Sense and reference

In the philosophy of language, the distinction between sense and reference was an innovation of the German philosopher and mathematician Gottlob Frege in 1892 (in his paper "On Sense and Reference"; German: "Über Sinn und Bedeutung"),[1] reflecting the two ways he believed a singular term may have meaning.

Die Gleichheit fordert das Nachdenken heraus durch Fragen, die sich daran knüpfen und nicht ganz leicht zu beantworten sind. Equality gives rise to challenging questions, which are not altogether easy to answer.

The reference (or "referent"; Bedeutung) of a proper name is the object it means or indicates (bedeuten), whereas its sense (Sinn) is what the name expresses. The reference of a sentence is its truth value, whereas its sense is the thought that it expresses.[1] Frege justified the distinction in a number of ways.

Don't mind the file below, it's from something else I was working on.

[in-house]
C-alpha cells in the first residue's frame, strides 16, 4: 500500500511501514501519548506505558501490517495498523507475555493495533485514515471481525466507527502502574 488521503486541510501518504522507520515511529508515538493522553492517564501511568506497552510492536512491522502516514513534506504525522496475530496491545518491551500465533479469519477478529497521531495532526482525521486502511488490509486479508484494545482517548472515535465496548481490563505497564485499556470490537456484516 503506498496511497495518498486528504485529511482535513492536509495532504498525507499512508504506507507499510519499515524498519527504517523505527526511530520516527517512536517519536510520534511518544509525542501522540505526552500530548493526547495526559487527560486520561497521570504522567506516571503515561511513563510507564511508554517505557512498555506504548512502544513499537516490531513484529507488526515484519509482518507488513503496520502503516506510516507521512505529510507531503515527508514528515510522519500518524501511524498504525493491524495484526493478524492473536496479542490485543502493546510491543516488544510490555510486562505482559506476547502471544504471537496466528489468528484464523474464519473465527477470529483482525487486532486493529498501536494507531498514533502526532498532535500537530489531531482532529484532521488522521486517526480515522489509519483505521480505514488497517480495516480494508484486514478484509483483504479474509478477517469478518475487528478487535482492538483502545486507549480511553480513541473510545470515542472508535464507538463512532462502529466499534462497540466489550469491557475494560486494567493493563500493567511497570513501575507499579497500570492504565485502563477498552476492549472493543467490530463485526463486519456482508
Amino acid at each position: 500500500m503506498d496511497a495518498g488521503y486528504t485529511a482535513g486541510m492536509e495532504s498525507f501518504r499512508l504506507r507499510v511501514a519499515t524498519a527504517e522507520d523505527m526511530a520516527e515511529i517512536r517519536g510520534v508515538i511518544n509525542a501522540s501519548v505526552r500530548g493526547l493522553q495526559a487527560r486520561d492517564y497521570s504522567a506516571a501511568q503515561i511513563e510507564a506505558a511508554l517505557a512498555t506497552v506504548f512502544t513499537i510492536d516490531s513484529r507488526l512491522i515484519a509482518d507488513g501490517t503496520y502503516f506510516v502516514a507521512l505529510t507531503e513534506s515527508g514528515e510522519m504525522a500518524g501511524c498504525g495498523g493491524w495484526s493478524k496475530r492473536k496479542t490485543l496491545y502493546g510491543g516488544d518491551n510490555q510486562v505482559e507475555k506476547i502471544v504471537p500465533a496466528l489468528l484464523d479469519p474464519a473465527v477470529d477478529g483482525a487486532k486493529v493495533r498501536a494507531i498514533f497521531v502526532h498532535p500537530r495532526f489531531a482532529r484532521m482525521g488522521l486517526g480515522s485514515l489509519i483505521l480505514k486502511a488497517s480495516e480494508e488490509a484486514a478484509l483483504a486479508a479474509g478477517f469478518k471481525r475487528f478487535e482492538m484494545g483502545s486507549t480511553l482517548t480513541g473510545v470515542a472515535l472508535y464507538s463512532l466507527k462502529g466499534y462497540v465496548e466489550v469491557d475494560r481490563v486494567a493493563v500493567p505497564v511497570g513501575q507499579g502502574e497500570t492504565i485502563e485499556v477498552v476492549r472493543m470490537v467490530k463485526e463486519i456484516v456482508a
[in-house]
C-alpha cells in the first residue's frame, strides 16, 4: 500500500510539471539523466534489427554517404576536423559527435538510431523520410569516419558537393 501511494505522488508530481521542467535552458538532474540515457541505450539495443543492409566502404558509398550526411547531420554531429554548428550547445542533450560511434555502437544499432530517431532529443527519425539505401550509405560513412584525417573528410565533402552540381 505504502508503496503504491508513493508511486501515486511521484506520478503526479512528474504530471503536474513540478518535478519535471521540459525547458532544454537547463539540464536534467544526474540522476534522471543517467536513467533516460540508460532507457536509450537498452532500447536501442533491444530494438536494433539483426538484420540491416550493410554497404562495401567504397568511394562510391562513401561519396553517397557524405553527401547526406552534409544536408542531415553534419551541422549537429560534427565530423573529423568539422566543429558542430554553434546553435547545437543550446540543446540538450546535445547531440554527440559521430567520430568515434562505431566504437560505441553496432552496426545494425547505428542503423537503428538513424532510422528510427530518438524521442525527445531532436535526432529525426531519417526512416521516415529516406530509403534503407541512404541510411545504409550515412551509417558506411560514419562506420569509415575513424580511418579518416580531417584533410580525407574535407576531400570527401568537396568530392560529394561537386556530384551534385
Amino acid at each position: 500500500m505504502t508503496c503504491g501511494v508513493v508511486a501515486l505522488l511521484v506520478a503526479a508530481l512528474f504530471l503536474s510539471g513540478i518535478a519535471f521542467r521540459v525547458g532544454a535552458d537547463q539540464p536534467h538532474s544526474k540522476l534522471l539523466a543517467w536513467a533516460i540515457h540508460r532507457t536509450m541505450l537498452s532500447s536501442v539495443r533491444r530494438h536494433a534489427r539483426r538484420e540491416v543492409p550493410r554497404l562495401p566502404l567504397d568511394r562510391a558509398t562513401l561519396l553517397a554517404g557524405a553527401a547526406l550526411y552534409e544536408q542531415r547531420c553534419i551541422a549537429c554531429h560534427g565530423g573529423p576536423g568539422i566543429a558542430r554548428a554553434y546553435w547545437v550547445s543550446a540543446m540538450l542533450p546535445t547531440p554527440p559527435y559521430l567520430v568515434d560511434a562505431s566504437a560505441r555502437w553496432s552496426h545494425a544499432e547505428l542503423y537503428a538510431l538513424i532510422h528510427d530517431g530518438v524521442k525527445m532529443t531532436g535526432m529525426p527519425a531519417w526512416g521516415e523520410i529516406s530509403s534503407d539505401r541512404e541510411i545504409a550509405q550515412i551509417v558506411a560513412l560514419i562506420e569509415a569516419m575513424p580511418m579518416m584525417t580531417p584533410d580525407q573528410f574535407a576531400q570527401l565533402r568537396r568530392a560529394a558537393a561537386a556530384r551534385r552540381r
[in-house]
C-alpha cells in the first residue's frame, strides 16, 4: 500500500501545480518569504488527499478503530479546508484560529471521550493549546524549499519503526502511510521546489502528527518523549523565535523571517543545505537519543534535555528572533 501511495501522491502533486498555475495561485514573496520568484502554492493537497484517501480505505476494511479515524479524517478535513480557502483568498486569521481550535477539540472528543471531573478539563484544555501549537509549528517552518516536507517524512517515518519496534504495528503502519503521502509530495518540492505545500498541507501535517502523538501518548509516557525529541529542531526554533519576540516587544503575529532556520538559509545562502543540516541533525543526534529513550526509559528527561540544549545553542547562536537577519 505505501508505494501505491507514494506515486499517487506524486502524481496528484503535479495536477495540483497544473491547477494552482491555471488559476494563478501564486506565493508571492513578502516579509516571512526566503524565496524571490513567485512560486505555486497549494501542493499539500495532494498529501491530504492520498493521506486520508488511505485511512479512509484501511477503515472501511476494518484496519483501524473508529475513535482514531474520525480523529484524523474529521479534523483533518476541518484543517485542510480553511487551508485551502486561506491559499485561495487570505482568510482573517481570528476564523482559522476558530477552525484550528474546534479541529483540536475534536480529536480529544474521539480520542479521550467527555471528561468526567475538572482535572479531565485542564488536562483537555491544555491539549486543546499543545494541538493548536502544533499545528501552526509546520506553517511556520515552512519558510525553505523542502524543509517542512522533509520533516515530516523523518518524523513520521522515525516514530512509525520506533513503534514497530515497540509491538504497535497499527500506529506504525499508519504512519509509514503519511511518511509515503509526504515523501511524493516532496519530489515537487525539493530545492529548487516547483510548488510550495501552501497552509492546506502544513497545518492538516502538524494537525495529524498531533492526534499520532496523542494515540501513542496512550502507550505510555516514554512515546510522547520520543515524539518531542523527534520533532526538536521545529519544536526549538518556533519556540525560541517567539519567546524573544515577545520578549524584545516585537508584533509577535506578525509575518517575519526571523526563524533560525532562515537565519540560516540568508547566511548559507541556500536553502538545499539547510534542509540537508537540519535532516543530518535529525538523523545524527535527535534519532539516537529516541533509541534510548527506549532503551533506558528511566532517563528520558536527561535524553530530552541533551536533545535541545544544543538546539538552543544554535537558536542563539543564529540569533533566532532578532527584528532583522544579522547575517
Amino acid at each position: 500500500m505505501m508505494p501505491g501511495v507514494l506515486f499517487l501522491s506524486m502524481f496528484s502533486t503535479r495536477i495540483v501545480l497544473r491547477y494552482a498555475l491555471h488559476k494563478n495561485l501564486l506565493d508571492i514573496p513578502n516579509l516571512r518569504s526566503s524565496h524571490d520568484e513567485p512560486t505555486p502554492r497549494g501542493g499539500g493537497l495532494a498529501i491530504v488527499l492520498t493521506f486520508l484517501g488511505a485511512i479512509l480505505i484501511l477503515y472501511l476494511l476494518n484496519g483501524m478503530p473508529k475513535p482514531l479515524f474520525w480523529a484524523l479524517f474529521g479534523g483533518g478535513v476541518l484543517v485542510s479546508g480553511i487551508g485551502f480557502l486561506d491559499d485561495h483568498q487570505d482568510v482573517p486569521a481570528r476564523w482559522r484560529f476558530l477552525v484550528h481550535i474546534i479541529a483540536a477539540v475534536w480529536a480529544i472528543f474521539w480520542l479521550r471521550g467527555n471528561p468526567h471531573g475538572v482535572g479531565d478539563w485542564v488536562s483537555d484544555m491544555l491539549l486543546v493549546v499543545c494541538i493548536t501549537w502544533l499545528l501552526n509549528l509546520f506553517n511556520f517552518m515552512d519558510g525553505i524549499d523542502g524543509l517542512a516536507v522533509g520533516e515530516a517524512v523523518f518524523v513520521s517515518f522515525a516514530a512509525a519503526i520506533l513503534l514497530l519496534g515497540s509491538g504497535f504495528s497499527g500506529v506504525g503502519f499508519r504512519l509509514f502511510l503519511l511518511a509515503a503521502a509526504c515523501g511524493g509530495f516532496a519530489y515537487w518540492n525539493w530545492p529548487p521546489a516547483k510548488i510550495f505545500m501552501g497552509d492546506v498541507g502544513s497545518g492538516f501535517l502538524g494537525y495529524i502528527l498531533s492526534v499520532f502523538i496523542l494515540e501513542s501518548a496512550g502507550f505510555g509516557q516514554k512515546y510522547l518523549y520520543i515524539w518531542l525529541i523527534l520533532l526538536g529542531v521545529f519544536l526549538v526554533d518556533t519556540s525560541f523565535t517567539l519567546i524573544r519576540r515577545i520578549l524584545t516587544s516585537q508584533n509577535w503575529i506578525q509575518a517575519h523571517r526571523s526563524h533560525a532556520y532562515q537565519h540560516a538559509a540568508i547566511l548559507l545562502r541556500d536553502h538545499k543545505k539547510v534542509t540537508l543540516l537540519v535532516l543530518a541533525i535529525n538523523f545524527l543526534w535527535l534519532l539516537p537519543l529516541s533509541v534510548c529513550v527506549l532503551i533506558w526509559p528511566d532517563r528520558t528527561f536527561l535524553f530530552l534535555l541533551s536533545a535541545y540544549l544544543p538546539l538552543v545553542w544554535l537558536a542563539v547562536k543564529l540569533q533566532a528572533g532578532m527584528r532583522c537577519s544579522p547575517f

1. Sense is something possessed by a name, whether or not it has a reference. For example, the name "Odysseus" is intelligible, and therefore has a sense, even though there is no individual object (its reference) to which the name corresponds.
  2. The sense of different names is different, even when their reference is the same. Frege argued that if an identity statement such as "Hesperus is the same planet as Phosphorus" is to be informative, the proper names flanking the identity sign must have a different meaning or sense. But clearly, if the statement is true, they must have the same reference.[2] The sense is a 'mode of presentation', which serves to illuminate only a single aspect of the referent.[3]

Much of analytic philosophy is traceable to Frege's philosophy of language.[4] Frege's views on logic (i.e., his idea that some parts of speech are complete by themselves, and are analogous to the arguments of a mathematical function) led to his views on a theory of reference.[4]